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Target classification system based on the characterization of targets by subspaces

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by subspaces

Jonathan Pisane

∗,†

, Marc Lesturgie

, Jacques Verly

∗ ∗

: Dept. of Electrical Engineering & Computer Science, University of Liège, Grande Traverse 10, B-4000 Liège, Belgium Phone: +32 4 366 2642, e-mail: jpisane@ulg.ac.be

: SONDRA, SUPELEC, Rue Joliot-Curie 3, 91192 Gif-sur-Yvette, France

Abstract—This paper presents a novel classification tech-nique based on targets bistatic backscattering coefficients acquired at low frequencies. Each target class is character-ized by a subspace. Air targets are then classified based on geometrical classification criteria. An average recognition rate of 90% is achieved.

I. INTRODUCTION

This paper presents a novel target classification method based on the bistatic backscattering coefficients of targets acquired at low frequencies, in the context of targets (passively) illuminated by transmitters of opportunity. The classification system is based on the characterization of a target by a particular subspace. The use of low frequencies offers several advantages. First, in the present context, low-frequency radio-communication signals are present everywhere in our environment, such as FM radio, digital television, and mobile phone communication networks. These signal sources are considered as transmitters of opportunity in the context of passive radar. Second, more generally, operating at low frequencies allows to defeat the possible stealthiness of targets.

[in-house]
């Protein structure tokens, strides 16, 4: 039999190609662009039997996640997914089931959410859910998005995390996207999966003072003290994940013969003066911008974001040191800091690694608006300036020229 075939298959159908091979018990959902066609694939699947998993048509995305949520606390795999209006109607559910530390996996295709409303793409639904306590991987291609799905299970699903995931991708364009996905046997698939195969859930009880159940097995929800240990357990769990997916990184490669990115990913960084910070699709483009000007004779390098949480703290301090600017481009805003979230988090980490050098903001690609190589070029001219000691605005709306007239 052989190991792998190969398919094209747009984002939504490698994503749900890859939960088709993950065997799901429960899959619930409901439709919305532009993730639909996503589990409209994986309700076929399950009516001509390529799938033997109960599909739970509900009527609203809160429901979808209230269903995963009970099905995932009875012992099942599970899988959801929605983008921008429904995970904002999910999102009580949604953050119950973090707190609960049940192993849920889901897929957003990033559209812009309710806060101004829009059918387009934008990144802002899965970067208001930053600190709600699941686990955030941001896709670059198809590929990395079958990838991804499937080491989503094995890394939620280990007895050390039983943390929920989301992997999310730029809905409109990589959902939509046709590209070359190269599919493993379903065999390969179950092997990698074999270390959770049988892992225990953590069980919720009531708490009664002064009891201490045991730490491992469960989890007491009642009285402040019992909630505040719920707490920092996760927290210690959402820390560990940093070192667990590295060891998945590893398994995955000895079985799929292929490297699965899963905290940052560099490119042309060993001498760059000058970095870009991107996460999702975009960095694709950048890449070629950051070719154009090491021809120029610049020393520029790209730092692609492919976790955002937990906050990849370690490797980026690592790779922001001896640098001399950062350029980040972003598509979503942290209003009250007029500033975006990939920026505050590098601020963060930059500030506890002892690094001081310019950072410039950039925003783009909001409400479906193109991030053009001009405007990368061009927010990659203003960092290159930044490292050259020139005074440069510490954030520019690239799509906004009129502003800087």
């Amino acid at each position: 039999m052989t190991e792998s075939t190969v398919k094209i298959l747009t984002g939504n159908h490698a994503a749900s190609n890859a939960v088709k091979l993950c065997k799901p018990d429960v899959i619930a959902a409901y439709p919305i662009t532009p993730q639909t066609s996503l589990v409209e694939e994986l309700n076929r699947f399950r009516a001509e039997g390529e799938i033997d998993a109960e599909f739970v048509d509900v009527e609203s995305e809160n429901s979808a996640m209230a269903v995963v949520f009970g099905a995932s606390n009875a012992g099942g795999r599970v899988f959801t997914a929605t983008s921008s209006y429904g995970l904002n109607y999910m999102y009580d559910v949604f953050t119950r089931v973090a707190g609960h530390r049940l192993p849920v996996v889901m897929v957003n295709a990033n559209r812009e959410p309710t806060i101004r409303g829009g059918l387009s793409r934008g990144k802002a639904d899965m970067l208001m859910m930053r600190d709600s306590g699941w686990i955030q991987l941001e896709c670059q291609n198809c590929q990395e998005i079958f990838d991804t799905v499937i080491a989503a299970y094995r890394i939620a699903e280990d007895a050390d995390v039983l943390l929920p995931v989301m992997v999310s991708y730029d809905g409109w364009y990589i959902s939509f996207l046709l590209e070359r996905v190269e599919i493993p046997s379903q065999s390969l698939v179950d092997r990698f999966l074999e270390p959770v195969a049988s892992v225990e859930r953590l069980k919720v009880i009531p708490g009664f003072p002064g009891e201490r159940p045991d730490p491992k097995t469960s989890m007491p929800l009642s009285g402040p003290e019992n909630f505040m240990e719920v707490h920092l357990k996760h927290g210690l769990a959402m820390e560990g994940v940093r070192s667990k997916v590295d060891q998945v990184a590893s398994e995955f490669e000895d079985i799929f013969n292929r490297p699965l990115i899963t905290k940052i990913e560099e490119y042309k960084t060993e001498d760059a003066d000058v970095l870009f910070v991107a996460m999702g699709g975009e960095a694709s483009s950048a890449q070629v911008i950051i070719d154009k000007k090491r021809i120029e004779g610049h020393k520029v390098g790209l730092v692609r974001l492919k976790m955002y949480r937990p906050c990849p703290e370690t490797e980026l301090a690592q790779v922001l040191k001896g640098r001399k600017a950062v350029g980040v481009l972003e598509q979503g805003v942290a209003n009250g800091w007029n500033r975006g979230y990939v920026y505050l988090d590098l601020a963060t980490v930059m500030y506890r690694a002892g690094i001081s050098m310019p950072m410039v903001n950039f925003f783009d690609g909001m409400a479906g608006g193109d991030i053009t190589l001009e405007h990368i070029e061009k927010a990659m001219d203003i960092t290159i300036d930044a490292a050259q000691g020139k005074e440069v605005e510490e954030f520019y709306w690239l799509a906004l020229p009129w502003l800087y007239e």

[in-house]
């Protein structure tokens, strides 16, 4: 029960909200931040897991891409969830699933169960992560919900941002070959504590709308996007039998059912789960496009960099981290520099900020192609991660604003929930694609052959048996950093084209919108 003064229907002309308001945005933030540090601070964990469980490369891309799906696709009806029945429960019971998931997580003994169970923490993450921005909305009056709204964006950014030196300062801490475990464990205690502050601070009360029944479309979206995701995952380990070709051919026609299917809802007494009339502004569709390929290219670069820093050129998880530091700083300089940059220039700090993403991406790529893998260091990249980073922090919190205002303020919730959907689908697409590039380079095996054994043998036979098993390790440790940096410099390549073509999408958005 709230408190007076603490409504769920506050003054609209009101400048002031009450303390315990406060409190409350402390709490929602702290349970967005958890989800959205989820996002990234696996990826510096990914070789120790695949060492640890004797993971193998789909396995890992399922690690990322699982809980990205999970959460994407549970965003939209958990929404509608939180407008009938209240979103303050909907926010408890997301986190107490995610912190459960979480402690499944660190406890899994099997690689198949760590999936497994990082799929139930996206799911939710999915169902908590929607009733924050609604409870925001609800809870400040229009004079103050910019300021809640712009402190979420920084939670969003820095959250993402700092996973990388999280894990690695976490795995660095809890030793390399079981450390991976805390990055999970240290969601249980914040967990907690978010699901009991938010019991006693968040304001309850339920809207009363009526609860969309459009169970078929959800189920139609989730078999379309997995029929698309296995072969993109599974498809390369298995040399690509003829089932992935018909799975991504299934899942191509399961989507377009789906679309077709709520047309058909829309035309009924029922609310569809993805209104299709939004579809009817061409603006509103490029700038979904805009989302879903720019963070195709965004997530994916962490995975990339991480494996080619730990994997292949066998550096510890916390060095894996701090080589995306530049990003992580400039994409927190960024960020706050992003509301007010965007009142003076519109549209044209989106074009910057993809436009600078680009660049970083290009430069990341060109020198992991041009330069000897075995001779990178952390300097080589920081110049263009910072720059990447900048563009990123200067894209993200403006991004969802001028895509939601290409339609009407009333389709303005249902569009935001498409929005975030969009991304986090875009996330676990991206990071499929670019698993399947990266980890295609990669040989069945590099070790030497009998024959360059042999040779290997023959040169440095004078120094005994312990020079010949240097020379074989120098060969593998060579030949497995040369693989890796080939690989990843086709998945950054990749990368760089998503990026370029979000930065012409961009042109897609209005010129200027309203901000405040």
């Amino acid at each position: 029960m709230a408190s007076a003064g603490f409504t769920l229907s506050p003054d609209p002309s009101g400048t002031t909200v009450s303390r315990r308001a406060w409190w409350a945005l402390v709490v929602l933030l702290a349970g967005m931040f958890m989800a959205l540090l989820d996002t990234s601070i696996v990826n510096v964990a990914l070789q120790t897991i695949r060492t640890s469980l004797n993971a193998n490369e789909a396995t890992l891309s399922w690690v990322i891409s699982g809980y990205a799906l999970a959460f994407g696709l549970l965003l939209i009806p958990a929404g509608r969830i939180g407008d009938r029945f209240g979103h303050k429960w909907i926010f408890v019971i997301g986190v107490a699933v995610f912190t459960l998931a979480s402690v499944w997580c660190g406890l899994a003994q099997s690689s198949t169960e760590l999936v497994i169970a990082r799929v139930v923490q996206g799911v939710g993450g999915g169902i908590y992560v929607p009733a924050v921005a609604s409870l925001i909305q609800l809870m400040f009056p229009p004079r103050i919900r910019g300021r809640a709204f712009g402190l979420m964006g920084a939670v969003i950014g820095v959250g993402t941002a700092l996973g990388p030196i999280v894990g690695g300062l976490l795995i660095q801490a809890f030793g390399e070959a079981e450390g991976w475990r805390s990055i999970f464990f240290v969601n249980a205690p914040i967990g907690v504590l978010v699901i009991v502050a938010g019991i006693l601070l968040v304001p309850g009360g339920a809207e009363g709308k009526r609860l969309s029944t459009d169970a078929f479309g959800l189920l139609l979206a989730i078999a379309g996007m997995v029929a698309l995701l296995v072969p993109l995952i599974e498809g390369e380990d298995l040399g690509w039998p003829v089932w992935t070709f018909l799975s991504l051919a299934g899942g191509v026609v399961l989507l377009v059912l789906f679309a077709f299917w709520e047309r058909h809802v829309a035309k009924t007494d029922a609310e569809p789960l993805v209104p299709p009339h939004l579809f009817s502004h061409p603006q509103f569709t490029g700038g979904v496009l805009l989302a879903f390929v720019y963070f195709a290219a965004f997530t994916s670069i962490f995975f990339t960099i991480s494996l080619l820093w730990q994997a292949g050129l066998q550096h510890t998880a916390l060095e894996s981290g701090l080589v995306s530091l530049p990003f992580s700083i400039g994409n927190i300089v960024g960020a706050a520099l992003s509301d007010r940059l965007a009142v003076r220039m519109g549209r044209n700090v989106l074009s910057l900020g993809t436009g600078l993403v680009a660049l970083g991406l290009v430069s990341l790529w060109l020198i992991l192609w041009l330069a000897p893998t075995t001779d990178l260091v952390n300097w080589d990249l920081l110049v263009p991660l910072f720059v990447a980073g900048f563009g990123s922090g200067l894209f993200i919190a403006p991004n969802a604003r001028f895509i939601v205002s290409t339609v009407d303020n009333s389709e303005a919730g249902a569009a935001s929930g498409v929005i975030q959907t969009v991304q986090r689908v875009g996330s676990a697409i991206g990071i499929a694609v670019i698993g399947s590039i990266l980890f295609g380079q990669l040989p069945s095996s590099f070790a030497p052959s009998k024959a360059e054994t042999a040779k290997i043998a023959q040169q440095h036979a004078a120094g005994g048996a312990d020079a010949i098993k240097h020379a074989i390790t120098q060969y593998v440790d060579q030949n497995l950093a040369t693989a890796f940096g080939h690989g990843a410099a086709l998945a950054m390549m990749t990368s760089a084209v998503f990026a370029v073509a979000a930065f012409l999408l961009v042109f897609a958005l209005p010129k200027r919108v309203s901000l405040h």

In contrast to other approaches described in the litera-ture, the goal is not to base the classification system upon the reconstructed images of the targets. Instead, it relies directly on their backscattering coefficients.

Section II shows a realistic configuration of the problem to be addressed. Section III details the algorithm that has been designed to classify the targets. Section V describes the experiments performed on the database, as well as their results. A short conclusion ends the report and emphasizes the future work that should be performed.

II. CONFIGURATION

A realistic configuration of the problem addressed is shown in Fig. 1. It is assumed that a flying target has been detected and that its location is known. Figure 1

shows three transmitters (T xi) illuminating the target, and

one receiver (Rx 1) collecting the signals reflected by the target. The desired backscattering coefficients are obtained from the signal collected at the receiver. It is assumed that the frequency band f and the polarization P (H or V) of the transmitters, as well as the angular sector θ that the target is detected in, are known. A "model" must thus be built for each triplet {f, P, θ}.

Fig. 1. General system configuration for three transmitters and one receiver. The target is an air vehicle.

III. CLASSIFICATION ALGORITHM